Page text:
Tabcorp said it is maintaining its dividend targets this year after a Federal Court approved a A$45 million ($35 million) penalty to settle a case with financial intelligence agency Austrac.
The Australian Transaction Reports and Analysis Centre brought the case against Tabcorp in 2015 for compliance deficiencies relating to anti money laundering and counter-terrorism financing provisions.
The wagering firm, which will also need to pay AUSTRAC’s legal costs, said the penalty will be recognised as an expense in its financial statements for the year to the end of June.
The wagering company said its dividend target remains the greater of more than 90 percent of net profit after tax before significant items and the amortization of the Victorian Wagering and Betting license, or $0.24 a share.
The company said it looks forward to working with AUSTRAC in the future and has made significant investments in its AML and CTF compliance over the past three years. It said it will remain focused on being the industry leader in regulatory compliance.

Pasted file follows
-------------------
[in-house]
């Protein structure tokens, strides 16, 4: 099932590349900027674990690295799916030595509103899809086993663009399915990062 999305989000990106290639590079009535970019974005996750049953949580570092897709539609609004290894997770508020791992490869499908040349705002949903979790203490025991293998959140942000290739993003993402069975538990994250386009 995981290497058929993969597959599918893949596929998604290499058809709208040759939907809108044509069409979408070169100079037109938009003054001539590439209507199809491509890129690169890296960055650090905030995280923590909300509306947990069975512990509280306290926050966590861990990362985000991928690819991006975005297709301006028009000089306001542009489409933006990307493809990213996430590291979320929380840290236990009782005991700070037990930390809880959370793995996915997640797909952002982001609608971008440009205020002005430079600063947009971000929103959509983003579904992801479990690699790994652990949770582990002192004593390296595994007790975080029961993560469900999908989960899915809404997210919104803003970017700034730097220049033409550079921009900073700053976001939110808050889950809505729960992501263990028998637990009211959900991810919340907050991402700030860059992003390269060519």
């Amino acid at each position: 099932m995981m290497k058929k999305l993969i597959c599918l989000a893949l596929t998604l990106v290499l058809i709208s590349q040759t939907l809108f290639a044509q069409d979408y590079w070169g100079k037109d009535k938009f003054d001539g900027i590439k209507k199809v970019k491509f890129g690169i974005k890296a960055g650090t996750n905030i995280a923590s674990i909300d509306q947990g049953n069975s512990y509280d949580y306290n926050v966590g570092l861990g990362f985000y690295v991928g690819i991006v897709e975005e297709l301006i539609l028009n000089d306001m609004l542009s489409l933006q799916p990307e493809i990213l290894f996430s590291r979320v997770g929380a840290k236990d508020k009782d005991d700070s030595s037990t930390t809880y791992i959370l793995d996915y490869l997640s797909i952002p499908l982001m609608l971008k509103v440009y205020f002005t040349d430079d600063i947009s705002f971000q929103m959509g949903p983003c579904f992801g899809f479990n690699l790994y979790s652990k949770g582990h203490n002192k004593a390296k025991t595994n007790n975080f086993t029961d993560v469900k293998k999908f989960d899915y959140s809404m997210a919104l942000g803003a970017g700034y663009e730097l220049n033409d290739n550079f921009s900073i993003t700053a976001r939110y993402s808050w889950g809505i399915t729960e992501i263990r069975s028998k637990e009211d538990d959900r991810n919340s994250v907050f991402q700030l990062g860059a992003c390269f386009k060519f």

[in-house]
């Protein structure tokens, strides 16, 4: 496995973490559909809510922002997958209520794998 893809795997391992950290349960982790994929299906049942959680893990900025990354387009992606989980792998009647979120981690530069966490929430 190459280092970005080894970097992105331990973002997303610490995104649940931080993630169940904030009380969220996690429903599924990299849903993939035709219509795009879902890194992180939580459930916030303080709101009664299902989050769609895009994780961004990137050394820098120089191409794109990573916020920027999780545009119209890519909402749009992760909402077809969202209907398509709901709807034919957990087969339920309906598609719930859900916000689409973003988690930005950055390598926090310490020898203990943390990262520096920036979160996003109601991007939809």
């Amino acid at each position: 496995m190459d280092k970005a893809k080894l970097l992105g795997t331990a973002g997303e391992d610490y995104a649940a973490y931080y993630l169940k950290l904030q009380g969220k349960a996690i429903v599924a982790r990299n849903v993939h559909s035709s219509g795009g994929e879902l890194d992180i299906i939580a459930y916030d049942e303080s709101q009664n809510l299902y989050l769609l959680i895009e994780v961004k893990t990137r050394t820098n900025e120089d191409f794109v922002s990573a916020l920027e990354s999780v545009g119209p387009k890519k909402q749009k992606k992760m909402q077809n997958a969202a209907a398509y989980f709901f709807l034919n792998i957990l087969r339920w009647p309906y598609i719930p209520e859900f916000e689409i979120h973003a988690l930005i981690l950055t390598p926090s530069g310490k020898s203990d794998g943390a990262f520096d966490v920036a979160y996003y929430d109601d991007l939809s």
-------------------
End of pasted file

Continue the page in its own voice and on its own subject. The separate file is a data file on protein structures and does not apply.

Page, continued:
This Dossier results from the “Life After POGOs” editorial project by Asia Gaming Brief which culminated with a pop-up digital forum on 9th December to discuss potentials ramifications in the industry.
On 3 April 2020, the Ministry of Home Affairs of Singapore (MHA) announced that it will be reconstituting the Casino Regulatory Authority (CRA) to establish the Gambling Regulatory Authority (GRA) by 2021. The GRA will have an expanded mandate to regulate the entire gambling landscape in Singapore and aims to consolidate and optimize gambling regulatory resources within a single agency.
The Macau Civil Servants Association has urged Chief Executive Ho Iat Sent to encourage the other five gaming operators to follow SJM Holdings in providing a "reward" to employees early in the New Year.
Over the years, many of the answers have been remarkably prescient in their forecasts for the near-term direction of Asia’s gaming industry. However, we can safely say that no one came anywhere close to guessing
what 2020 may have had in store.
While nowhere in the world has escaped the economic fallout from the Covid-19 crisis, Macau has been hit harder than most, with forecasts for gross domestic product to shrink more than 50 percent this year.